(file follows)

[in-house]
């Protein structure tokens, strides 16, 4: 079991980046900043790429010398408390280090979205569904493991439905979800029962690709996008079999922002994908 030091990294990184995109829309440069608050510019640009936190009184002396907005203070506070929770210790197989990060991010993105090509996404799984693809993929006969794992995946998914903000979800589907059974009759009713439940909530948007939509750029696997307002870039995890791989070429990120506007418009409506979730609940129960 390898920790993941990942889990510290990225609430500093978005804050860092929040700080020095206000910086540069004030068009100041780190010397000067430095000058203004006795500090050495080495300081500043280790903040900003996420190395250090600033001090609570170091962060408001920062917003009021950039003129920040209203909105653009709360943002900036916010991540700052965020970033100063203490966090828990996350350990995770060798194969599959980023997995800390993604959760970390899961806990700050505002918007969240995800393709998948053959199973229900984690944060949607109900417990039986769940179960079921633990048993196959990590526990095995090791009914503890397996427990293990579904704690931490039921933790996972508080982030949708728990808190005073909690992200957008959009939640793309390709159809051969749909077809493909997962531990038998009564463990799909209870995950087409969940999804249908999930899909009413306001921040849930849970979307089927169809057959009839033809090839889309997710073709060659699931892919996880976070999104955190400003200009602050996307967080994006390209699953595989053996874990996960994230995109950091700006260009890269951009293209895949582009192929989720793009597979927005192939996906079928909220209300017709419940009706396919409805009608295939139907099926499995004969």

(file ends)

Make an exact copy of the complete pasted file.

[in-house]
């Protein structure tokens, strides 16, 4: 079991980046900043790429010398408390280090979205569904493991439905979800029962690709996008079999922002994908 030091990294990184995109829309440069608050510019640009936190009184002396907005203070506070929770210790197989990060991010993105090509996404799984693809993929006969794992995946998914903000979800589907059974009759009713439940909530948007939509750029696997307002870039995890791989070429990120506007418009409506979730609940129960 390898920790993941990942889990510290990225609430500093978005804050860092929040700080020095206000910086540069004030068009100041780190010397000067430095000058203004006795500090050495080495300081500043280790903040900003996420190395250090600033001090609570170091962060408001920062917003009021950039003129920040209203909105653009709360943002900036916010991540700052965020970033100063203490966090828990996350350990995770060798194969599959980023997995800390993604959760970390899961806990700050505002918007969240995800393709998948053959199973229900984690944060949607109900417990039986769940179960079921633990048993196959990590526990095995090791009914503890397996427990293990579904704690931490039921933790996972508080982030949708728990808190005073909690992200957008959009939640793309390709159809051969749909077809493909997962531990038998009564463990799909209870995950087409969940999804249908999930899909009413306001921040849930849970979307089927169809057959009839033809090839889309997710073709060659699931892919996880976070999104955190400003200009602050996307967080994006390209699953595989053996874990996960994230995109950091700006260009890269951009293209895949582009192929989720793009597979927005192939996906079928909220209300017709419940009706396919409805009608295939139907099926499995004969």